Another wet start to the week. We are fortunate not have gotten the rains here that central Ohio has received. Over the weekend I helped my family navigate the challenges presented by the current muddy situation. Where my parents farm is, a large portion of the soil is red clay that makes Hoytville clay seem like potting soil. When that stuff gets wet it is about like walking in concrete, so much that my rubber boots got stuck on Saturday and I proceeded to fall nearly face first into it. My brother eventually did help me out of the mess after a good minute of laughing. Continue reading
By: Sam Custer, OSU Extension
Did your conference get canceled? Looking to fill the void of the big basketball tournament? OSU Extension Agricultural and Natural Resources Educators are here to assist.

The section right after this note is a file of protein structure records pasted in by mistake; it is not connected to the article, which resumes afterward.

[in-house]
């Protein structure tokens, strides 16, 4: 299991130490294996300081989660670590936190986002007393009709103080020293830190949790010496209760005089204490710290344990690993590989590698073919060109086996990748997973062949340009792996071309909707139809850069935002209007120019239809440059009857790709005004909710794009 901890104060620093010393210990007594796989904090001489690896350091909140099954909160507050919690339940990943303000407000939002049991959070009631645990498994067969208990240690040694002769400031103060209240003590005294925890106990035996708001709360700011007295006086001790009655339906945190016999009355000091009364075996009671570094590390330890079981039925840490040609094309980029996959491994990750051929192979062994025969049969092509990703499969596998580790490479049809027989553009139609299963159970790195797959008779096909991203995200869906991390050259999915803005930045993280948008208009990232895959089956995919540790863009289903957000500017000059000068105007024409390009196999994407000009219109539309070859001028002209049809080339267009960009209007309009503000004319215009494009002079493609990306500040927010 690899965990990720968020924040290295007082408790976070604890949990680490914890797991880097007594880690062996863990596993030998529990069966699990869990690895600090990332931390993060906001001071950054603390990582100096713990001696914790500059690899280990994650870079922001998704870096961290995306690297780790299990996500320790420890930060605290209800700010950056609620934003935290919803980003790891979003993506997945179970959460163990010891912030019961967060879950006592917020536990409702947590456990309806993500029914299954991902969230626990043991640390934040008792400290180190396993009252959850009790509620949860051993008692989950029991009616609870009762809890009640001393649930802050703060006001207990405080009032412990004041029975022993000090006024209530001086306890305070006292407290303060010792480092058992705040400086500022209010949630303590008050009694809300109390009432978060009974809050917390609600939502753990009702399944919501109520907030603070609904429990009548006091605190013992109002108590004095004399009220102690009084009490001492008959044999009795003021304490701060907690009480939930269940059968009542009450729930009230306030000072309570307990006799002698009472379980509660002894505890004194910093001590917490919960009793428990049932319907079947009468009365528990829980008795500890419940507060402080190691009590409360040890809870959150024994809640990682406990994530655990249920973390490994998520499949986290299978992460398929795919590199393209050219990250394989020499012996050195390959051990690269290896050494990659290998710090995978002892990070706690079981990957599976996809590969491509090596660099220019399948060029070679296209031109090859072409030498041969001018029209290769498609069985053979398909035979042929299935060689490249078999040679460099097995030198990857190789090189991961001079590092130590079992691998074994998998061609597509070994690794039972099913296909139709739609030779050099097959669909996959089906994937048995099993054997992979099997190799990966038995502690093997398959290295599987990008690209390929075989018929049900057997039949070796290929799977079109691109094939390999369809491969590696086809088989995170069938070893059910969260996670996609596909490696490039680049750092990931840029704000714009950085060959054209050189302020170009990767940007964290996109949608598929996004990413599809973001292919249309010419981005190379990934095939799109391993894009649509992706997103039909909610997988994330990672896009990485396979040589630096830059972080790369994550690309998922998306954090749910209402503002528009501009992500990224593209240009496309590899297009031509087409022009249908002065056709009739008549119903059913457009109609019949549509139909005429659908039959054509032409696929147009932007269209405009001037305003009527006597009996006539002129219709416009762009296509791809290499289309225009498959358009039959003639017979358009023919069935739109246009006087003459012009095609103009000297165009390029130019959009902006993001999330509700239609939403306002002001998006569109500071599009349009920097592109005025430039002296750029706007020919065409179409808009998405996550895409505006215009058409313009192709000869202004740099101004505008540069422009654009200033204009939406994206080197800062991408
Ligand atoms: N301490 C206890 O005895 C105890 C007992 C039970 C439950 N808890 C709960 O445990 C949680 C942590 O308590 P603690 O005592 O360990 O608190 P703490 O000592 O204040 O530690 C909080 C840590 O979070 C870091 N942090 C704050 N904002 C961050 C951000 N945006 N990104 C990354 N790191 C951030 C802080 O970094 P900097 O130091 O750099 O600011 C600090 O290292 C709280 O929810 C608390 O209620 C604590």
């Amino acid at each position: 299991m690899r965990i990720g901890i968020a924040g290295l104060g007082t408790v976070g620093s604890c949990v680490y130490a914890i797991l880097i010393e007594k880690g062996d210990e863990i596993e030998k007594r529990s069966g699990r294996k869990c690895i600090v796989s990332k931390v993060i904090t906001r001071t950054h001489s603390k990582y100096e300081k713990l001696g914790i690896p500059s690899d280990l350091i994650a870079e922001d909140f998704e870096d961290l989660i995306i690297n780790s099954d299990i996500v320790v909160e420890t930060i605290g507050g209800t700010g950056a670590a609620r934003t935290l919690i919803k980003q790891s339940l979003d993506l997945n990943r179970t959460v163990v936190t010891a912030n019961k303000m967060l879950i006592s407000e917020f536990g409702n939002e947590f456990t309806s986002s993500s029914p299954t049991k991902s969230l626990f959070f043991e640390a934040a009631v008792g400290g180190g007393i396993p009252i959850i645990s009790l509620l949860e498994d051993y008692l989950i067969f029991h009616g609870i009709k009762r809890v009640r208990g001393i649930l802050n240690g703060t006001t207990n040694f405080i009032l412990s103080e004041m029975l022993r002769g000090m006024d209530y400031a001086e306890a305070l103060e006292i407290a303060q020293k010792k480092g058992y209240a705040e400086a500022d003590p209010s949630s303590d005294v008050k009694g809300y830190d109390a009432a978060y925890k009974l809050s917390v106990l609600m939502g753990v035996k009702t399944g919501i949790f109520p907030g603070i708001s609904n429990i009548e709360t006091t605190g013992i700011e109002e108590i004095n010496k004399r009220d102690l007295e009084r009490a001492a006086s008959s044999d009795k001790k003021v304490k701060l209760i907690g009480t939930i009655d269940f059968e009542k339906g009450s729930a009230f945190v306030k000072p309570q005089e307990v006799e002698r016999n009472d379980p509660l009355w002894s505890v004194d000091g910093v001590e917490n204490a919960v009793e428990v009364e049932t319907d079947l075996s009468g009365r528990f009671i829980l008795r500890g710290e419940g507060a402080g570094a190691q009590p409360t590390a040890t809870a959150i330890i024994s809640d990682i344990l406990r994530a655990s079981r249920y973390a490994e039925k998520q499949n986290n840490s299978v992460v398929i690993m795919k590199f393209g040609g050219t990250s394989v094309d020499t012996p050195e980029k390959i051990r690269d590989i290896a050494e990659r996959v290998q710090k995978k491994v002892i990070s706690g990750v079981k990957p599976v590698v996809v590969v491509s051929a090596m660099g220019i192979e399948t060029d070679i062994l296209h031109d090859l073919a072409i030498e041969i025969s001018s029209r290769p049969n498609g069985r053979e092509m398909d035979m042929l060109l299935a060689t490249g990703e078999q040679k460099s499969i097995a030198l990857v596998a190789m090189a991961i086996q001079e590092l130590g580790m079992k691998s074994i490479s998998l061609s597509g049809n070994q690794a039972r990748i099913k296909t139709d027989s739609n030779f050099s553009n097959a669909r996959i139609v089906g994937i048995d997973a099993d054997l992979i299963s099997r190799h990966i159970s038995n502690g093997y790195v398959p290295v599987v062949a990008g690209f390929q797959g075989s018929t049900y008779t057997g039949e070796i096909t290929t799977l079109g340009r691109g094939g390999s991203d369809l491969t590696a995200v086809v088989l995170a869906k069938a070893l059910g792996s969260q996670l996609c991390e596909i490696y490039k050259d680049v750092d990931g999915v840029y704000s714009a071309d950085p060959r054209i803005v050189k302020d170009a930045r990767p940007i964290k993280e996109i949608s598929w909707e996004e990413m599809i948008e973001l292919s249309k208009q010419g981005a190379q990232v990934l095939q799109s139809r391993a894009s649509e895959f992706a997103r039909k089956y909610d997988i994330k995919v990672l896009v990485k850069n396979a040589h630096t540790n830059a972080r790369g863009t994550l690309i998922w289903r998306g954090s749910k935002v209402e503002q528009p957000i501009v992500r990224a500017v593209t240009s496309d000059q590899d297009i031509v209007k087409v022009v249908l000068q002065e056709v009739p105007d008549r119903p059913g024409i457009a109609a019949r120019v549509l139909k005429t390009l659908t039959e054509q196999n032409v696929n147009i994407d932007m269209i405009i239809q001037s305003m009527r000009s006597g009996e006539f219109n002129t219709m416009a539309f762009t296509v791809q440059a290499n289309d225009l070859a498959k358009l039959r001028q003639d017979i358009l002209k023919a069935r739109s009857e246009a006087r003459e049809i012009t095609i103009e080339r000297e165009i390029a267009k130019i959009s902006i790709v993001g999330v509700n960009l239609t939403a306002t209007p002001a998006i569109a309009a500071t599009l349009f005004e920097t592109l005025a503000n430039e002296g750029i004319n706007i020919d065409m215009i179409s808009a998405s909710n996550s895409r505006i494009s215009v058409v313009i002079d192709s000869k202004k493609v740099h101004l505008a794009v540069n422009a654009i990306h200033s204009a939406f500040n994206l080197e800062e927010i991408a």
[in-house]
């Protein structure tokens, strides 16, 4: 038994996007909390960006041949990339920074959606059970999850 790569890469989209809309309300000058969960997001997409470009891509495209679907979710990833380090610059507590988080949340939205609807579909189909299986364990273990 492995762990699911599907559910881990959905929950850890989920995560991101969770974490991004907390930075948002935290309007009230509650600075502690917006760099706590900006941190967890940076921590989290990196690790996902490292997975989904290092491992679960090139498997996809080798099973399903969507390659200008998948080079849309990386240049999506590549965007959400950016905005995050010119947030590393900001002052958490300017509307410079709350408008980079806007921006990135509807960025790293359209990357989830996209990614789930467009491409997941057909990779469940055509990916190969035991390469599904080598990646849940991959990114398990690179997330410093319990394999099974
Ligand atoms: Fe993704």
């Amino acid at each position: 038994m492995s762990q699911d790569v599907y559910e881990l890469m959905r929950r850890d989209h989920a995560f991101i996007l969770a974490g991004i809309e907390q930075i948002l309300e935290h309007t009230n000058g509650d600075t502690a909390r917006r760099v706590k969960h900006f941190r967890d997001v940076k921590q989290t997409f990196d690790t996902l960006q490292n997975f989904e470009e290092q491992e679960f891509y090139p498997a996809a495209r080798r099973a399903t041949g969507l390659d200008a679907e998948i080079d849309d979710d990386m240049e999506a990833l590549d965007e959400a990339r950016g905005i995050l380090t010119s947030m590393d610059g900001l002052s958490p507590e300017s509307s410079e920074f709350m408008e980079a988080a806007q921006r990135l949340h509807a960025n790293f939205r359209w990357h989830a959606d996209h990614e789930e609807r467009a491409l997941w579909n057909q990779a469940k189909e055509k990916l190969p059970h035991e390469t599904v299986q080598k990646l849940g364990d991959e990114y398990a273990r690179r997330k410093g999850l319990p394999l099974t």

Agriculture and Natural Resources Madness: A Tournament of Education consists of 64 educational events broken into daily brackets. Each day, a virtual educational session will be held at 9:00 a.m., noon and 3:00 p.m. at no charge. All events are listed at https://go.osu.edu/agmadness.
Brackets will change daily. Topics will cover a variety of agricultural subjects like hemp, pastures & grazing, fruit and vegetable production, farm management and more. When possible, live question and answer opportunities are included.
This week’s bracket includes Direct Marketing (March 31), Farm Management (April 1), Forages, Pastures and Grazing (April 2) and Agricultural Safety (April 3). Continue reading
By: Jim Noel, National Weather Service for OSU Extension C.O.R.N Newsletter